No criminal charges will be filed against two Colorado Springs, Colorado, officers involved in the fatal shooting of an African-American teen.
This week, a grand jury ruled officers were justified in using deadly force against 19-year-old De’Von Bailey as he fled police earlier this year, District Attorney Dan May announced Wednesday.
Bailey was shot three times in the back and once in the arm during the Aug. 3 incident and later died at the hospital. His death sparked days of protests across the city with his family members demanding an independent review of the shooting, KRDO reports.
Mari Newman, an attorney for the family, said the ruling was “like a kick in the gut,” but not totally unsurprising.
“This is the exact result [that] the system was designed to yield when a tainted investigation is presented by a biased prosecutor,” Newman said after Wednesday’s announcement. “This is precisely why we have been calling for an independent prosecutor and an independent investigation from the beginning.”
Officers were investigating a report of a robbery that had happened nearby when things went awry. Bodycam footage of the incident shows police stop and question Bailey and another young man about the alleged crime, telling them to keep their hands in the air so another officer could search them for weapons.
Just as he was about to be searched, Bailey took off running. Police ordered him to stop, but then opened fire after they said the 19-year-old reached for something in his waistband.
Video shows Bailey stumbling to the ground as officers swarm him, placing him in handcuffs. One cop seen kneeling at Bailey’s side pulls at something in his shorts that appears to be revealed as a gun.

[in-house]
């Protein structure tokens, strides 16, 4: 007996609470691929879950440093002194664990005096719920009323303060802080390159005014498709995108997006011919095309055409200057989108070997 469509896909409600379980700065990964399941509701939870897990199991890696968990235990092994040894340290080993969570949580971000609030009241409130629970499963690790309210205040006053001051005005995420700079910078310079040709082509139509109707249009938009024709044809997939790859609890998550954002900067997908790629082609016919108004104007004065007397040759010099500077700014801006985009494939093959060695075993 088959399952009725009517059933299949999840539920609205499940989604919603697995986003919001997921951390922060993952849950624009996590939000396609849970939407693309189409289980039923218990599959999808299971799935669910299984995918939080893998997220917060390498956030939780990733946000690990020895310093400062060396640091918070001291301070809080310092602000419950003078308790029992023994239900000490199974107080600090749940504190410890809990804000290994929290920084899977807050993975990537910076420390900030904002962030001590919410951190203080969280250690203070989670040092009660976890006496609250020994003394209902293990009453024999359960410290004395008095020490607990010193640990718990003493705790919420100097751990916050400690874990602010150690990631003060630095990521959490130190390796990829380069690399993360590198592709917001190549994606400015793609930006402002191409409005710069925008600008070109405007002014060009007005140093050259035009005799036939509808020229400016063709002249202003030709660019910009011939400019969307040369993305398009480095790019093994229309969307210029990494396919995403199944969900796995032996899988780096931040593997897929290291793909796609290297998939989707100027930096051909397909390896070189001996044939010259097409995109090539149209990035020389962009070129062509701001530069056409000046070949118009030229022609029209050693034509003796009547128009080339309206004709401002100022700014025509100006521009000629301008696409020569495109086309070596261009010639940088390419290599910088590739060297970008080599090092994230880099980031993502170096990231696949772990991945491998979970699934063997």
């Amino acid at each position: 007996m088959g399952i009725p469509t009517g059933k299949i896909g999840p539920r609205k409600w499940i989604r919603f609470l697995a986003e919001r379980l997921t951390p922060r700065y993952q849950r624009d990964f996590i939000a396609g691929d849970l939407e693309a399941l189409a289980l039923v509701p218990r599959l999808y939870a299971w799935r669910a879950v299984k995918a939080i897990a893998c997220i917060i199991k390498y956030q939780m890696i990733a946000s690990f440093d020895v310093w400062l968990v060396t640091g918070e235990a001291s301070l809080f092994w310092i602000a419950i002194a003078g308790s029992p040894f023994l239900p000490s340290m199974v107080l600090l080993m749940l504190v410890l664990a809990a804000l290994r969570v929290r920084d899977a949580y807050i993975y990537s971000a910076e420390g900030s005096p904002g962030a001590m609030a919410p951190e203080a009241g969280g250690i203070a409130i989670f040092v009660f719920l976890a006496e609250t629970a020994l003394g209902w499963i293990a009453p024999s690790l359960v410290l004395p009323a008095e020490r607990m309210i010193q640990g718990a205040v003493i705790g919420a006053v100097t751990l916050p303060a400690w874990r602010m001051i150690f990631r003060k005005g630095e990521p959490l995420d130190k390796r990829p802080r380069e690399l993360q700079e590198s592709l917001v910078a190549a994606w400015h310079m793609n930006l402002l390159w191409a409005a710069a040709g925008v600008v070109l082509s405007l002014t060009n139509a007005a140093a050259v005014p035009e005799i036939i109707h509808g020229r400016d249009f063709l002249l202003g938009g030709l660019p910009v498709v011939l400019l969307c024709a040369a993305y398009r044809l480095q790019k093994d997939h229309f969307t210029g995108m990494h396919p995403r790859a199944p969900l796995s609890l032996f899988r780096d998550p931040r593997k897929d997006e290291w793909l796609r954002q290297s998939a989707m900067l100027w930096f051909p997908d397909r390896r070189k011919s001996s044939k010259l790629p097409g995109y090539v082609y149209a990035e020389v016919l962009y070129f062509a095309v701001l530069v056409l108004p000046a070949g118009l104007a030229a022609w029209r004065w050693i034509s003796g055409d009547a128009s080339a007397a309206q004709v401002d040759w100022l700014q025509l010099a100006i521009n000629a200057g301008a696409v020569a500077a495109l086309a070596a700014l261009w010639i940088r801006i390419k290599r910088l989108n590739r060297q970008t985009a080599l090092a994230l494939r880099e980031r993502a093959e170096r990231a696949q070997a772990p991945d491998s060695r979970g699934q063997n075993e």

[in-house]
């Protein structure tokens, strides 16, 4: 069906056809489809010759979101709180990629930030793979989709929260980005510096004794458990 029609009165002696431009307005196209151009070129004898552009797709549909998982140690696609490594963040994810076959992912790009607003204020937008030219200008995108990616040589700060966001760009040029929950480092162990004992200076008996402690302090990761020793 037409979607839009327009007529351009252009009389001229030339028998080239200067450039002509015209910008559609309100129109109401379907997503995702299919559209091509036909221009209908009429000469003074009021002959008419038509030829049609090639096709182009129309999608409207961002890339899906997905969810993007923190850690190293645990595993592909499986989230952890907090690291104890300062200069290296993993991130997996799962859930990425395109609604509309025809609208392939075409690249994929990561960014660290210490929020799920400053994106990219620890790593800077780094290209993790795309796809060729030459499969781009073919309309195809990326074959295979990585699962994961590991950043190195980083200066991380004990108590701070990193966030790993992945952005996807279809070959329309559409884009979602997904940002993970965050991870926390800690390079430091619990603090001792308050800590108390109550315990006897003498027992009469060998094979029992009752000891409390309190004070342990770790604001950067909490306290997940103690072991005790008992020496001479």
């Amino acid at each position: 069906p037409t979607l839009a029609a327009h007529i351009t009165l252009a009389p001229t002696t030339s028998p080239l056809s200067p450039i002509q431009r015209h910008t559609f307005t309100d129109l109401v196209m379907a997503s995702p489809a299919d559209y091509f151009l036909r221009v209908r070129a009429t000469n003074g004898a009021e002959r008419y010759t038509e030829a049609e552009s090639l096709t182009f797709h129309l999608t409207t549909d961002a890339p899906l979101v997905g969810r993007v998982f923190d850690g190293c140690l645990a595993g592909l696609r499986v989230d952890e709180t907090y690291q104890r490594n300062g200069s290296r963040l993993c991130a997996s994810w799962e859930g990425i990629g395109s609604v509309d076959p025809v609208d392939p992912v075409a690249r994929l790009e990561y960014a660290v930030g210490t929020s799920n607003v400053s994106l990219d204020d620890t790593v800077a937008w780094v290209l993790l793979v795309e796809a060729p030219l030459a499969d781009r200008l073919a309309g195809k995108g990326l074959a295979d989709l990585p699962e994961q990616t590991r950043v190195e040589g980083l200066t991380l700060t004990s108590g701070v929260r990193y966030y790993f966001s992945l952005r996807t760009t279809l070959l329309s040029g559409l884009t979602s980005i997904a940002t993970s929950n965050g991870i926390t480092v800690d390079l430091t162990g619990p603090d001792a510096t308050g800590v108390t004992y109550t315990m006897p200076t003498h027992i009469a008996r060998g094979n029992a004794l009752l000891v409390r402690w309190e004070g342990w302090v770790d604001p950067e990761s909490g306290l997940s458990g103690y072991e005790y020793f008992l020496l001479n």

The victim’s family was “devastated” upon seeing the footage and called the shooting “wholly unjustified” and excessive.
“He did not have a weapon in his hand and had not shown any weapon when he was shot in the back and killed,” said Darold Killmer, another lawyer for the victim’s family, “The police appear to argue that they shot Mr. Bailey because they feared he was going for a gun. We think the video shows otherwise.”
KRDO noted that while the clip video doesn’t show Bailey ever point the gun at officers, police are allowed to use deadly force if they know or suspect a fleeing suspect has a deadly weapon.
Colorado Springs Police Chief Vince Niski addressed the grand jury’s decision in an open letter to the community this week, saying the shooting “was something neither police officers nor citizens ever want to experience.”
“The loss of a son, a friend, a community member, is a devastating event that impacts all of us,” he added.
Newman said she plans to pursue additional legal action on behalf of Bailey’s family.
“The criminal justice system, as we see time and time again, is skewed in favor of police,” she said.